Penalising the innocent while the guilty go free could ensure that big players – and thousands of jobs – are lost to the UK warns Brian Monteith
The first tremors of a coming financial earthquake were heard this week when HSBC dropped heavy hints that it is going to relocate its headquarters outside the UK. Speaking in Hong Kong, HSBC chairman Douglas Flint said: “We are beginning to see the final shape of regulation, the final shape of structural reform and as soon as that mist lifts sufficiently we will once again start to look at where the best place for HSBC is.”
The reason? The possibility of Brexit? No, the move will be to the far east, not Paris or Frankfurt.
What then? Why the decision to review the City of London location of the bank’s headquarters? The answer is deeper, high corporate taxes, levies and penalties that banks in the UK have been enduring with no end in sight.
HSBC moved its domicile from Hong Kong to London in 1993 but, faced with a large hike in bank taxes this year, is joining Standard Chartered, which makes most of its profits in Asia but also has its HQ in London, in looking into making a big move. With the banks will go not just the thousands of jobs that will have to relocate, but the corporate and banking taxes that will be paid elsewhere and all the associated local business activity from sandwich bars and caterers to professional, consultants and public service workers in transport and the utilities.
Rather than jailing the individual bankers, dealers and brokers that have been caught defrauding the public over the last ten years, our governments have been taking the far easier option and penalising the banks at a corporate level. These institutions employ tens of thousands in London and across the UK and are vital to the financing of many more enterprises and their jobs, but it makes for good headlines when politicians are hard on the banks, rather than hard on the causes of banking scandals – those executives that have been involved in levels of fraud, such as interest rate fixing, that are off the scale.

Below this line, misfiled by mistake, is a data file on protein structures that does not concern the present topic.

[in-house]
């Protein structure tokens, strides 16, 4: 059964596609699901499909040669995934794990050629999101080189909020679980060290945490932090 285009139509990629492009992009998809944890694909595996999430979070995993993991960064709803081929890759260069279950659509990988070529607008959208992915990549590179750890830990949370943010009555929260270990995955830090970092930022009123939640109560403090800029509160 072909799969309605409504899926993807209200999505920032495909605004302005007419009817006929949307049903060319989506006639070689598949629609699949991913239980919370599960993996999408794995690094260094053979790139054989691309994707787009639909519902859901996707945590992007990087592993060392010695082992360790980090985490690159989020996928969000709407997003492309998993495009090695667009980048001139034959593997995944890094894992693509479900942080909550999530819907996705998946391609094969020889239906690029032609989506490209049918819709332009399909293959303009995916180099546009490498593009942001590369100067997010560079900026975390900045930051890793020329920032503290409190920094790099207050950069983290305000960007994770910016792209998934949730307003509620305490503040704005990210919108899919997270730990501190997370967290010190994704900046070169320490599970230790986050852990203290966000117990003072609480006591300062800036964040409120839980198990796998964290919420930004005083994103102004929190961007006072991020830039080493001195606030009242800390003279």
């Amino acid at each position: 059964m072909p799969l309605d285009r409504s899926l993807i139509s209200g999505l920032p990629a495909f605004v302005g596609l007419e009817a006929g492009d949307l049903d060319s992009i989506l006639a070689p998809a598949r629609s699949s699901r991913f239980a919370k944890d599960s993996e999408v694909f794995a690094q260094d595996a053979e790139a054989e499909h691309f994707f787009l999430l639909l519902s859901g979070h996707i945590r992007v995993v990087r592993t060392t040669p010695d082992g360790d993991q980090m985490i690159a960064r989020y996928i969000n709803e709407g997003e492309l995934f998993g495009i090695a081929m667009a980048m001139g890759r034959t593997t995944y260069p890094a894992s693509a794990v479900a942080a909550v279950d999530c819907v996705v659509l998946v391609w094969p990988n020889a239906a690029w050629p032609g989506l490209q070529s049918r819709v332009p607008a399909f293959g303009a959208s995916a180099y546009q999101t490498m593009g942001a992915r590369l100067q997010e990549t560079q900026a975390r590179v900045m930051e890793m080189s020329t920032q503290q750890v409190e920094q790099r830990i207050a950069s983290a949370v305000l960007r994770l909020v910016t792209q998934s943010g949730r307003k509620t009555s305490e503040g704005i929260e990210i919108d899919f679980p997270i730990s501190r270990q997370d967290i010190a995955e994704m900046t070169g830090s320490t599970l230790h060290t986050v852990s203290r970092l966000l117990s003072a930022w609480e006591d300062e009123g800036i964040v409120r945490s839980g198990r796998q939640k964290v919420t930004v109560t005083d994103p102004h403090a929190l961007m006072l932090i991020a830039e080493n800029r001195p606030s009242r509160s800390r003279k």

I cannot accept there are not the laws available to bring forward prosecutions – not least when there are e-mail trails documenting the culprits’ names and their illicit processes – but if that is so then the law needs changed. Conservatives in particular should be no friend of corporate greed; it undermines the moral case for capitalism which is built upon the freedom of the individual to trade and compete. A far tougher stance on anti-trust law is taken in the United States than in the UK or the European Union and our politicians could do well to learn from there.
Unfortunately the political culture of both the Conservative and Labour parties has morphed into a devotion to corporatism that leaves them without a cigarette paper between them, marginalising the corner grocer, stifling the entrepreneur and locking us into ever increasing regulation that seeks to eradicate risk.